Closing day is treated with the sensitivity of a busy day at the stock exchange market. Schools closed last week and I went to pick my son as requested.
There is a flurry of activities, a culmination of a series of threatening letters and text messages from the school to the parents to the effect that failure to pick your son or daughter during closing day shall attract dire consequences.
The school management seems to derive a certain amount of pleasure from seeing us around the school for as long as possible.
The closing ceremony may take well over half a day as we are shuffled from one subject teacher to the next and finally to the cashiers’ office to be reminded the shame of our school fees arrears.
Luckily, our employers understand that closing day is a day of national importance, and you just need to mention to your boss that you will be attending closing day and you are waved away with a sympathetic look to go and take as much of your time as possible.
What also strikes me is the access security enhancement during closing day. The perimeter wall is fortified further with additional mean looking security guards, and the access security control procedures would rival those of a strategic military installation.
Everyone is frisked thoroughly and taken through an interrogation to establish their relationship with the kid they are coming in to pick. While this is a positive feature, it is the security guard’s attitude that makes you feel like a suspected kidnapper with a heavy price tag on their neck.
Even the regular guard whom you greet and engage in small talk every morning treats you with strange suspicion.
The school’s management probably fear that a parent with a high appetite for land will grab their playground or claim ownership to the lush backyard which is riparian land.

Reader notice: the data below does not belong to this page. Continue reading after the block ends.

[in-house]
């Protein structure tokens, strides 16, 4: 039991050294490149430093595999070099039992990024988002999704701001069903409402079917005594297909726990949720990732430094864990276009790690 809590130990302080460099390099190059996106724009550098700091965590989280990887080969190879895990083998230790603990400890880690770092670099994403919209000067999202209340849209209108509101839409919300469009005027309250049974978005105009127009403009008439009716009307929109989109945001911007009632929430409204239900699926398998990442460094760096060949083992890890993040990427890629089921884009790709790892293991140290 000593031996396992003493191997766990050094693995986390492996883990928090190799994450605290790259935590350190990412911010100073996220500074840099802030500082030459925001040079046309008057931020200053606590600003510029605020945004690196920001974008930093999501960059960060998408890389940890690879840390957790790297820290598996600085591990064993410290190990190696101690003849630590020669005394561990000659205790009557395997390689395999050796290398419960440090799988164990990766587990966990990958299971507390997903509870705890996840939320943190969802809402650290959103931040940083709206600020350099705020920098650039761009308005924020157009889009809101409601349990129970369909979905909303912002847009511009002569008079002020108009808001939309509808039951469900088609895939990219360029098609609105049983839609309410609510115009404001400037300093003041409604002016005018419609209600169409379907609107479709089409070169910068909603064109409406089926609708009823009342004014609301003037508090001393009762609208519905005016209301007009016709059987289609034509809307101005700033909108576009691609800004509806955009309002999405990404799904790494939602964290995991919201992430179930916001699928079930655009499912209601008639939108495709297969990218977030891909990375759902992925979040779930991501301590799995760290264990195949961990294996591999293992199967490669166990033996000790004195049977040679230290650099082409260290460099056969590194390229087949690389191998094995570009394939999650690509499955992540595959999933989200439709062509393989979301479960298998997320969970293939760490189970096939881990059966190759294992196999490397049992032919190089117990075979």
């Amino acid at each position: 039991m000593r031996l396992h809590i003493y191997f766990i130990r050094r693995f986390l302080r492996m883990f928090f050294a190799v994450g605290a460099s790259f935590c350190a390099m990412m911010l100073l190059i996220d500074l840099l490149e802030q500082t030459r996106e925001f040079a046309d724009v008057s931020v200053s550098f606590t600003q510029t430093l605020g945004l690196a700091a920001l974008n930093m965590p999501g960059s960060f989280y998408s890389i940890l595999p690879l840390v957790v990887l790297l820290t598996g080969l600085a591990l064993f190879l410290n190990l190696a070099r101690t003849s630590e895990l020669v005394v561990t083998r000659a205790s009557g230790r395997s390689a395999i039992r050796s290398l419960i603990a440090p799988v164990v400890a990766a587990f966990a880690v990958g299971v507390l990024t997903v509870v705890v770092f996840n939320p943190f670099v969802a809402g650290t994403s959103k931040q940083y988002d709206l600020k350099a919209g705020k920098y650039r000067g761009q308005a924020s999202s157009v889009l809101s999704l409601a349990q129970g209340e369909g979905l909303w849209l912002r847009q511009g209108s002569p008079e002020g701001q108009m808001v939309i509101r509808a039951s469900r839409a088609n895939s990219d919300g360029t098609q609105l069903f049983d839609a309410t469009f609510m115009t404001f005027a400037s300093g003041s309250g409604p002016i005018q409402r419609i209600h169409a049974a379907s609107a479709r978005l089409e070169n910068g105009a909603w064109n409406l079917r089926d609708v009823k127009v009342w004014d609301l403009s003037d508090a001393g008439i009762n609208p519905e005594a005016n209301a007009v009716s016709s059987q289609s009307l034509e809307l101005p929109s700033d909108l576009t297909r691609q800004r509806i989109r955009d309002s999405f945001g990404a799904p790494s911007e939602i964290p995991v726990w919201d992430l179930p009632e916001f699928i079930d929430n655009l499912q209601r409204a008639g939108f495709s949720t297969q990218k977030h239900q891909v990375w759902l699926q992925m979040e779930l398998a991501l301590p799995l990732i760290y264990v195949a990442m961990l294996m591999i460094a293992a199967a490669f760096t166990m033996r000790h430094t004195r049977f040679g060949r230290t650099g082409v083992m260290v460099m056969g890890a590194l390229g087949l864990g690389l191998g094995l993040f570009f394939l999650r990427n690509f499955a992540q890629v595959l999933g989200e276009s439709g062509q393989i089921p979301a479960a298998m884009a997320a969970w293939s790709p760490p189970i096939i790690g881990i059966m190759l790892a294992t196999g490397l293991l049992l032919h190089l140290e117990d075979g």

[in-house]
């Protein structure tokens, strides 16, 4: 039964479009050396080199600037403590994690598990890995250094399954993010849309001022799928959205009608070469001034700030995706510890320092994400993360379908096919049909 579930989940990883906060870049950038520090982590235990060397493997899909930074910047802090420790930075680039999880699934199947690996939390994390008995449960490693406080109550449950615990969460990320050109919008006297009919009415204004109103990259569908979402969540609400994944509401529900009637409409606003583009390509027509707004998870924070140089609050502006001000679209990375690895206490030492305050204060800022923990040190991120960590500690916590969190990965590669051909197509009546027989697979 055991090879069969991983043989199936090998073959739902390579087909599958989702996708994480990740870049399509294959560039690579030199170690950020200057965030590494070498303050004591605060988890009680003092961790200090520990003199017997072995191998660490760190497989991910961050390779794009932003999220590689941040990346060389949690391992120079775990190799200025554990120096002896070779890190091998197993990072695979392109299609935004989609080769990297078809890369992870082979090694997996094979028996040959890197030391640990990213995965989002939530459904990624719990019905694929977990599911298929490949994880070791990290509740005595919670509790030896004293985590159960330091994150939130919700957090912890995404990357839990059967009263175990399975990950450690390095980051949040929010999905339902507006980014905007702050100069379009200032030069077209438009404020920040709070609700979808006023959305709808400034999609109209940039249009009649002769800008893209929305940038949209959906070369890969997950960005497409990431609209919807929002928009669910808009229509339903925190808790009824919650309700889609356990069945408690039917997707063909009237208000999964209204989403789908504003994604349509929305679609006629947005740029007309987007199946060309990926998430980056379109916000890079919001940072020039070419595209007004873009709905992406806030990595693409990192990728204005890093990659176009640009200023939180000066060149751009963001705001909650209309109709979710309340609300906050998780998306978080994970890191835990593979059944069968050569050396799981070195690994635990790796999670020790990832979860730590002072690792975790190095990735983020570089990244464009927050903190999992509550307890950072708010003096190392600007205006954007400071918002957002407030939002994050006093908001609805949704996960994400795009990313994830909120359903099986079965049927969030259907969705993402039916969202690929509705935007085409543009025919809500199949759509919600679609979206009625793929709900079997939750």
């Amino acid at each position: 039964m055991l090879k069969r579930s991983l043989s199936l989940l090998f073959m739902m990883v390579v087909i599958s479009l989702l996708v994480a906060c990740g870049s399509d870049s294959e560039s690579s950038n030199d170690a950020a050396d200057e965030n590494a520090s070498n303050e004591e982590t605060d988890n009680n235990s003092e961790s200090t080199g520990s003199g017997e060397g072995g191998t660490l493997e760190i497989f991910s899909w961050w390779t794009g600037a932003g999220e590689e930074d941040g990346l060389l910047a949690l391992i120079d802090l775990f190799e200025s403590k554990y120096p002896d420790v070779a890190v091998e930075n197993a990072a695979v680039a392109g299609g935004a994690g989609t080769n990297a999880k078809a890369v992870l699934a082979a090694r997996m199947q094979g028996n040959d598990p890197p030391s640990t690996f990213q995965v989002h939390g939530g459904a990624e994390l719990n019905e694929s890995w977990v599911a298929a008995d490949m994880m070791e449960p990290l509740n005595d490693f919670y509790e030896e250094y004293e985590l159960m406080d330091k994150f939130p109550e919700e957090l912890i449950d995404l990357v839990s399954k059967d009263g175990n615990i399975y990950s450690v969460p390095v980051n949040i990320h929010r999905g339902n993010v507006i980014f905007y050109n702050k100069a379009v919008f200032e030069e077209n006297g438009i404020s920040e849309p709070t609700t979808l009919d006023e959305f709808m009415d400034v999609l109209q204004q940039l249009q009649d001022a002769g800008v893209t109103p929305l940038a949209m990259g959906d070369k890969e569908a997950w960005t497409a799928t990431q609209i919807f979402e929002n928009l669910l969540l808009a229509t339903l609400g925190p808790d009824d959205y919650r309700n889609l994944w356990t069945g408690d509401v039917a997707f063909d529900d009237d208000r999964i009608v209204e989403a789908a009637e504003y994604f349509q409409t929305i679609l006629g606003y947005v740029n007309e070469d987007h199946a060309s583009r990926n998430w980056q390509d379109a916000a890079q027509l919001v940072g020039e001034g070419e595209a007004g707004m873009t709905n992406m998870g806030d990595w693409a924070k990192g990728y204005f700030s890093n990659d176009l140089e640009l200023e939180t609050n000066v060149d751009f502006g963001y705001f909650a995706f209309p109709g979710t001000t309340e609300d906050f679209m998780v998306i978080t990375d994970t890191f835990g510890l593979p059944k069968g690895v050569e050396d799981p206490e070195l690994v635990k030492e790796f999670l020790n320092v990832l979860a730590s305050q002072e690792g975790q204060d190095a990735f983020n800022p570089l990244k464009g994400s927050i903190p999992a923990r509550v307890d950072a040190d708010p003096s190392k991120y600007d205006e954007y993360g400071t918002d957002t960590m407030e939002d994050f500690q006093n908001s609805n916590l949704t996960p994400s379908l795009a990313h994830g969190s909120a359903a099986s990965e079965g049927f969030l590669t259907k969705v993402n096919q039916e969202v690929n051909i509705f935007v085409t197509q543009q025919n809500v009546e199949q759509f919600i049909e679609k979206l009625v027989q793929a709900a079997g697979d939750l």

We never had the luxury of a perimeter fence or security guards at Karugo Group of Schools. No one was interested in grabbing the school’s playground that had the gradient of a straight wall.
Our playing field had such a steep gradient that during a football match, there was always one team that was playing downhill and the other uphill.
If your team did not score all their goals when it was their turn to play downhill, they were better off forgetting about winning the match. Playing uphill was like climbing a tree while juggling a ball.
OPPOSING SIDES OF A WALL
The two opposing goalkeepers never used to see each other because they were literally playing from two opposing sides of a wall.
They also had to be on an all-time high alert because an opposing striker seemed to emerge from an embracement like a well laid out ambush. If the goalkeeper did not have the impulsive instincts of a cat, they were more likely than not going to be caught off guard by the fierce strikers.
Sometimes a boy with powerful legs would kick the ball and it would disappear over the ridge into the nearby river.
Because there was only one ball in the school, the match would have to be stopped for several minutes as a search team was dispatched to retrieve the ball.
A further five minutes were wasted as the ball was kicked around for it to shed off water and dry off a bit for it to be usable.
If the search team comprised of a team that was playing uphill and the match was not in their favour, they would quickly arrange for the ball not to be found.
That way the match had to be suspended indefinitely until the headmaster felt benevolent enough to buy another ball.
This would involve some ad hoc contributions from the school’s caution money kit that had to be approved by the school’s board of directors.
The process to replace a ball would drag on for a whole school term.
NO LESS DRAMATIC
The effects of the playgrounds gradient were no less dramatic during athletics. Running around the field was equivalent to going for an outdoor hike. As a result, a few years into school we developed thick legs and powerful thighs.
The worst form of punishment that you could ever get was to be sent to the river to fetch water for the teachers’ kitchen. The steel bucket weighed about ten kilos, and hauling it uphill was a task that is currently only reserved for hard core criminals in a correctional facility.
Sometimes you would bring the full bucket all the way to the top of the hill, then decide to put it down for a few well deserved minutes of rest.
Due to the uneven ground the bucket would tipple over and roll down the hill and all the way back to the river.
Apart from retrieving the bucket from the river, you had to face the unpleasant task of hauling it up again.
An activity that would ordinarily take a strong man just a few minutes ended up costing you an hour.
Punishment for taking too long to finally deliver a bucketful of water to the kitchen is the story for another day.
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